- Properties

A property is a special data field of a class that can

provide implicitly called get and set accessors

public class Weather {

public int DegreeDays {

get {

return degreeDays;


set {

degreeDays = value;


private int degreeDays;

} //** end of property DegreeDays


} //** end of class Weather


Weather w = new Weather();


w.degreeDays += degreeDaysToday;

- Delegates – object-oriented method pointers

public delegate void AHandler (

object o, System.EventArgs e);

AHandler can reference any method with this


13.2 Introduction to C# (continued)

- Program Structure

- System is a namespace of FCL that provides

input & output, string manipulation, threading,

and collections

- Abbreviations of elements of System are

premitted by:

using System;

Complete program example:

using System;

public class myTester {

public static void Main() {




- File Storage for Programs

- A file can store any number of public classes

and/or interfaces

- Every class can define a Main method, but if

there are more than one in a file, you must tell

the system where to begin

13.3 Introduction to ASP.NET

-The Basics of ASP.NET

- Based on ASP, but revolutionarily different

- ASP documents could have embedded scripts in

either Jscript or VB – both purely interpreted

- Disadvantages:

1. Inefficient

2. Mixing script and markup is confusing

3. Scripting languages are unreliable

- ASP.NET differs from JSP in two ways:

1. Any .NET language can be used

2. All ASP.NET code is compiled

- Code can be embedded in ASP.NET documents,

or can be separate in a code-behind file

- Every ASP.NET document is compiled into a


- Base class is System.Web.UI.Page, unless there

is a code-behind class (then it is the base)

13.3 Introduction to ASP.NET (continued)

- ASP.NET documents

- Can include:

1. XHTML markup

2. Directives – appear in <% … %> blocks

3. Render blocks <% … %>

- No method definitions

- Put into a function in the document class

4. Declaration blocks

- Script elements - method definitions

5. Server-side comments <%-- … --%>

- The only directive covered here is @Page

- The only necessary attribute is Language

 SHOW ex1.aspx

- Code-behind Files

- The @Page directive must specify the code-behind

file in a Inherits attribute

- If you want the code-behind file implicitly

compiled, include a Src attribute

 SHOW ex2.aspx and ex2.aspx.cs

13.4 ASP.NET Controls

- Two collections of server controls:

HTML controls and Web controls

- HTML Controls

- One-to-one correspondence with the XHTML


HtmlInputButton - <input type = ″submit″ …/>

HtmlInputRadioButton - <input type = ″radio″

- Difference between XHTML elements and their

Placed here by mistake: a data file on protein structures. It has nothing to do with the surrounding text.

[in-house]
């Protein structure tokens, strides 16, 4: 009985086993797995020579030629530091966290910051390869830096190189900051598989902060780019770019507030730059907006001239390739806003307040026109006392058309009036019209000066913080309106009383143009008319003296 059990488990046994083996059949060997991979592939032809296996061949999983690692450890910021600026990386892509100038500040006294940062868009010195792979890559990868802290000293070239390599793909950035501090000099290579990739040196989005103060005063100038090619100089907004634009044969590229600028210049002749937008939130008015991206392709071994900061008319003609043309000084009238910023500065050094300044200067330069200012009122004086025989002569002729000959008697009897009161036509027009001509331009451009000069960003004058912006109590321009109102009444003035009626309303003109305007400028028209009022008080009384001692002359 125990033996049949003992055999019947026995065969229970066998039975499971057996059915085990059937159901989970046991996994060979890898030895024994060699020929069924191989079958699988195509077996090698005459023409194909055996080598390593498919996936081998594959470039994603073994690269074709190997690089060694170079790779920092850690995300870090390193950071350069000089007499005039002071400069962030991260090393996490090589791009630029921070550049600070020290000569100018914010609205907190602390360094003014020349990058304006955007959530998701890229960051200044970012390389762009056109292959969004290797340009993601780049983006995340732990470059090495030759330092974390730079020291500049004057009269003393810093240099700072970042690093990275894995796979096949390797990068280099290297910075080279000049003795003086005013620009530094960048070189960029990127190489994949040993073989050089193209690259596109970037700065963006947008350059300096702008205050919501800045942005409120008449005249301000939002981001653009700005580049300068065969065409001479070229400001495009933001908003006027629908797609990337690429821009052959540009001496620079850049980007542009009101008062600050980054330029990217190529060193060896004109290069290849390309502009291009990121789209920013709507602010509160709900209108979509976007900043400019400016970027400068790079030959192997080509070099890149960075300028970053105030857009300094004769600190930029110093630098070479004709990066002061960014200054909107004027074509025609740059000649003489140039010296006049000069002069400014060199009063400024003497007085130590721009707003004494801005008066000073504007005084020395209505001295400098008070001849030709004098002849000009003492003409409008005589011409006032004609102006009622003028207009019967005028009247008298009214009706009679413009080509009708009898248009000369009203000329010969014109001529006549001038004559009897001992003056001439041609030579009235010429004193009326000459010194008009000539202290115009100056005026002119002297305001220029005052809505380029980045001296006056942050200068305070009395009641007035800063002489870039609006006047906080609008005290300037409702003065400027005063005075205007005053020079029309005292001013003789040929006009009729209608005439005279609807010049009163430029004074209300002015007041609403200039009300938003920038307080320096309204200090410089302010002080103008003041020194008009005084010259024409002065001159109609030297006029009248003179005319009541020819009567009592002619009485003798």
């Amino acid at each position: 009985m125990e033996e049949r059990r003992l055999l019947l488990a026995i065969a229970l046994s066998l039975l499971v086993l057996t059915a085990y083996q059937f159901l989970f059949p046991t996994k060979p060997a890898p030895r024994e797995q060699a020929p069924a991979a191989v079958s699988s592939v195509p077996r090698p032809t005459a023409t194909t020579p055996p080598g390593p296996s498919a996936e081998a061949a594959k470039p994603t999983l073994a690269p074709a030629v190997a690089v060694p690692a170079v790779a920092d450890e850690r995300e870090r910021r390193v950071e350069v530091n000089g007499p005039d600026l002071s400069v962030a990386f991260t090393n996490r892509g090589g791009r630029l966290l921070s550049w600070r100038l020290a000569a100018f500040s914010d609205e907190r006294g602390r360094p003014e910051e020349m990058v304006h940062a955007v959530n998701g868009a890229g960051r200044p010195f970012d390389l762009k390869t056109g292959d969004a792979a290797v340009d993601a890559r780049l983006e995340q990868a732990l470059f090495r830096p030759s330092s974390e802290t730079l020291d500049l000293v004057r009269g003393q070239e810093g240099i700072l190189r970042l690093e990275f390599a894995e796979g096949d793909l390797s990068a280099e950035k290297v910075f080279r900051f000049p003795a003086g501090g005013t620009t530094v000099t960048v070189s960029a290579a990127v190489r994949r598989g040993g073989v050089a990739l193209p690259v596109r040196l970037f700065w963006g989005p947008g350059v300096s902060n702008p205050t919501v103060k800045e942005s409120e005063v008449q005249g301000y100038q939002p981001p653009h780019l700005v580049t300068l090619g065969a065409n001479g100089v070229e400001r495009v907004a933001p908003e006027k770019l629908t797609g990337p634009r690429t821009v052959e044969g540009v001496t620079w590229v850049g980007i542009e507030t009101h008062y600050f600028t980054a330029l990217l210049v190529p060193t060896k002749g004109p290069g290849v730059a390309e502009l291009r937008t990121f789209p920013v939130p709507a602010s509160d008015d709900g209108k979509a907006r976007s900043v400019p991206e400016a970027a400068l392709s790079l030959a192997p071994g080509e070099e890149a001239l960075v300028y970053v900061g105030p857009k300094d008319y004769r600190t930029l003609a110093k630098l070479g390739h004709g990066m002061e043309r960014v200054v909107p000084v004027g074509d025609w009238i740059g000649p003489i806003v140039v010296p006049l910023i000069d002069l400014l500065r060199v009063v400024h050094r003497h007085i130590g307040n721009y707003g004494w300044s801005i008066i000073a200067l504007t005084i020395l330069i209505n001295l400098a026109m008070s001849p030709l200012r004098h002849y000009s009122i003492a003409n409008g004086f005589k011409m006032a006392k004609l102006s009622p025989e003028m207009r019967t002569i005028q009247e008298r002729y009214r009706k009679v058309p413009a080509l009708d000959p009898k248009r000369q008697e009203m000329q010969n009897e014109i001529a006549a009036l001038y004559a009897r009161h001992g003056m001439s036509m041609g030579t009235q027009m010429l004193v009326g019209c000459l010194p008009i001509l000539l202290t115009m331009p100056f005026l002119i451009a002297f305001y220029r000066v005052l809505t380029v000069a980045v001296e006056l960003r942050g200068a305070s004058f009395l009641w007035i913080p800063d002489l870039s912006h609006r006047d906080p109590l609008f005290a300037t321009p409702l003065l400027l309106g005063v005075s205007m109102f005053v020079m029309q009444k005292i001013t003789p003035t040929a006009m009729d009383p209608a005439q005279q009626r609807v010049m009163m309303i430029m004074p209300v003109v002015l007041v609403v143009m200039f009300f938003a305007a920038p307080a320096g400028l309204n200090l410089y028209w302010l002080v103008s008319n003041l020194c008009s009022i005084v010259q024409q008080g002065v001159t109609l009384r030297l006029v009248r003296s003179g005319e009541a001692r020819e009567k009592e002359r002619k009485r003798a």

corresponding HTML controls:

- Server-side code can interact with HTML


- Many HTML controls can raise events

- ServerClick and ServerChange

- Any element that will be used by server-side code

must include the runat = ″server″ attribute

- A form that has server-side elements must also

include the runat = ″server″ attribute

- Some HTML controls are not form elements

13.4 ASP.NET Controls (continued)

<form runat = ″server″>

<input type = ″text″ id = ″address″

runat = ″server″ />


- The form has no action attribute

- The server-side code (the document class) would


protected HtmlInputText address;

- All HTML controls are converted to objects in the

document class

- An ASP.NET document with a form has two


1. Describe the form to be displayed by the


2. Process the form when its data is submitted

- Each of these has its own kind of request –

initial and postback

 SHOW ex3.aspx (after the form is filled)

13.4 ASP.NET Controls (continued)

- Document classes maintain form data state

between postbacks

- In the ViewState hidden element of the form

- The life of an ASP.NET document:

1. The client requests the document

2. A document class is created by compiling the

requested document; then its constructor is


3. The control state of the document is initialized

with ViewState

4. Request form data is used to set the control state

5. The current control state is saved in ViewState

6. The instance is executed and the results are

returned to the client

7. The class and its instance are deleted on the


8. The client interacts with the form

9. The client causes a postback

10. A document class is compiled and its

constructor is called

11. The control state is initialized from ViewState

12. The control state is set with the form data